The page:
Israel and the UAE announced on Aug. 13 that they will normalize diplomatic relations, reshaping Middle East politics from the Palestinian issue to the fight against Iran.
“In the wake of this agreement will come additional agreements, both with more Gulf countries and with Muslim countries in Africa,” Intelligence Minister Eli Cohen told Army Radio.
“I think that Bahrain and Oman are definitely on the agenda. In addition, in my assessment, there is a chance that already in the coming year, there will be a peace deal with additional countries in Africa, chief among them, Sudan,” he said.
Both Bahrain and Oman praised the U.S.-sponsored accord, although neither have commented on their own prospects for normalized relations or responded to requests for comment on the subject.
Israeli Prime Minister Benjamin Netanyahu has met with Omani and Sudanese leaders in the past two years, including a visit to Oman in October 2018.
“I expect more countries will be joining us in the peace circle,” Netanyahu told cabinet ministers on Aug. 16, according to a statement from his office.
“This is a historic change which advances peace with the Arab world and will eventually advance a real, sober, and secure peace with the Palestinians,” he said.
The UAE-Israel deal firms up opposition to regional power Iran.
UAE and Israeli foreign ministers held their first publicly acknowledged call on Aug. 16 after the Gulf state opened telephone lines to Israel. The connection of phone service represents the first concrete sign of the deal.
Israeli Communications Minister Yoaz Handel issued a statement “congratulating the United Arab Emirates on removing the blocks.”
“Many economic opportunities will open now, and these trust-building steps are an important step toward advancing states’ interests,” Handel said.
Also, as of Aug. 16, Israeli news websites that had previously been blocked by UAE authorities, such as the Times of Israel, the Jerusalem Post, and YNet, could be accessed without using means to bypass internet filtering in the Emirates.
Israel signed peace agreements with Egypt in 1979 and Jordan in 1994. But the UAE, along with most other Arab nations, has had no formal diplomatic or economic relations with it.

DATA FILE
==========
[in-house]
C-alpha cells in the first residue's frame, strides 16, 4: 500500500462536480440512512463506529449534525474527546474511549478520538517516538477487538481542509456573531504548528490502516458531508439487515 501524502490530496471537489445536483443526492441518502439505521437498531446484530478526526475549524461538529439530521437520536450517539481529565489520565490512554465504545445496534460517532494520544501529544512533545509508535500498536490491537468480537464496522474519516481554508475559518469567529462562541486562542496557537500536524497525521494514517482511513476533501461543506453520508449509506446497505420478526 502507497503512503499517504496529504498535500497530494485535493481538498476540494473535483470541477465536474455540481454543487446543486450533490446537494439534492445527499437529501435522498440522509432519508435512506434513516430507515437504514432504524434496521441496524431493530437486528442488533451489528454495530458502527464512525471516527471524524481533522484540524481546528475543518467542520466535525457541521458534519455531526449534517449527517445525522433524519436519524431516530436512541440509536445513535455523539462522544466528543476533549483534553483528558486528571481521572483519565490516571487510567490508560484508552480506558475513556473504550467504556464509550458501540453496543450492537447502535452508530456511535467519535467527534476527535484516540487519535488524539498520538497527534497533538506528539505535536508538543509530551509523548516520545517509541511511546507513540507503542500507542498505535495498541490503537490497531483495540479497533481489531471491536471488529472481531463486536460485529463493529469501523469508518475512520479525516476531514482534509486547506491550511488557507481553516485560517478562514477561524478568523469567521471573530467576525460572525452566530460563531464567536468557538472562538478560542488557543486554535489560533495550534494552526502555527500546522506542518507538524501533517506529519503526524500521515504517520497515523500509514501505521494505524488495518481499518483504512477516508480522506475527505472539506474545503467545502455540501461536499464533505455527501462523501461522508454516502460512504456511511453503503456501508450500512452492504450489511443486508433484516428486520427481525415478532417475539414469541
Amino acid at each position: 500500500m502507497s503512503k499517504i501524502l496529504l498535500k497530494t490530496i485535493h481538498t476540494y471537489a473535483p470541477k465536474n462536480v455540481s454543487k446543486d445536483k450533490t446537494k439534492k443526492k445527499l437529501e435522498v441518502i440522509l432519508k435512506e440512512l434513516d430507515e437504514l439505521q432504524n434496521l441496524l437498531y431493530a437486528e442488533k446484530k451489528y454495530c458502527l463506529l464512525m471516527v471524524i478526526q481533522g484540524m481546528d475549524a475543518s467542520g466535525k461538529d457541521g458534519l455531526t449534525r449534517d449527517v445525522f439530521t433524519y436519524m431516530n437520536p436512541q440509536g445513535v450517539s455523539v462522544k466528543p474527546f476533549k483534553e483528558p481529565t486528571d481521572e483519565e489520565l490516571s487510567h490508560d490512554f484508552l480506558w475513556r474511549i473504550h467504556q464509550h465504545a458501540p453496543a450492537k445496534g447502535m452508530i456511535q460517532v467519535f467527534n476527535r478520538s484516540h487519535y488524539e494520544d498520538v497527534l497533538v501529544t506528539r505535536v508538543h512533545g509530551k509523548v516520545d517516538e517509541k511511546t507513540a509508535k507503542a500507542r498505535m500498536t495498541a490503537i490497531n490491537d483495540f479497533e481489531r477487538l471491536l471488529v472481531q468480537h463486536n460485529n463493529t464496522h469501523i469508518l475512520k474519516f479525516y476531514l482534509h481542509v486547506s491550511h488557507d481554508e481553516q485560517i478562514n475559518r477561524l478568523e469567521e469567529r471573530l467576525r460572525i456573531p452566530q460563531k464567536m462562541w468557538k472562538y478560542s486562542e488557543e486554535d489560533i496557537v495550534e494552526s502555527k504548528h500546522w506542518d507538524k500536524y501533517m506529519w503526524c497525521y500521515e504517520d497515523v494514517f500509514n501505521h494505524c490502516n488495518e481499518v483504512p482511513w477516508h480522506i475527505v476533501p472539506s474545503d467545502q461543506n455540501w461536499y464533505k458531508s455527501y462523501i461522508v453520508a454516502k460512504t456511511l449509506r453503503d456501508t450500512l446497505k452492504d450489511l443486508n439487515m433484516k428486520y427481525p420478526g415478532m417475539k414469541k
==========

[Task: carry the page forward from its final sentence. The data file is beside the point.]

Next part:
Oman maintains friendly ties with both the United States and Iran and has previously been a go-between for the two feuding countries.
A close ally of Saudi Arabia–which hasn’t yet commented on the UAE-Israel accord–Bahrain hosted a senior Israeli official at a security conference in 2019, as well as a U.S.-led conference on boosting the Palestinian economy as part of U.S. President Donald Trump’s Middle East peace initiative.
Government sources in Kuwait said its position towards Israel is unchanged, and it will be the last country to normalize relations, local newspaper al-Qabas reported.
Israel and the UAE also said in the joint statement that deals between the countries are expected in the coming weeks, in such areas as tourism, direct flights, and embassies. Early on Aug. 16, the Emirates’ state-run WAM news agency announced a UAE company had signed an agreement with an Israeli company for research and study of the coronavirus pandemic.
The deal has enraged Iran and Turkey, regional rivals to the UAE.
On Aug. 16, the chief of staff of Iran’s armed forces called the UAE’s decision a “disaster.” Mohammad Hossein Bagheri urged Abu Dhabi to “revise” its position.
“If an incident happens in the Persian Gulf and violates the national security of the Islamic Republic of Iran, even a tiny bit, and we see it from the UAE, we will not tolerate it,” Bagheri said.
The Associated Press contributed to this report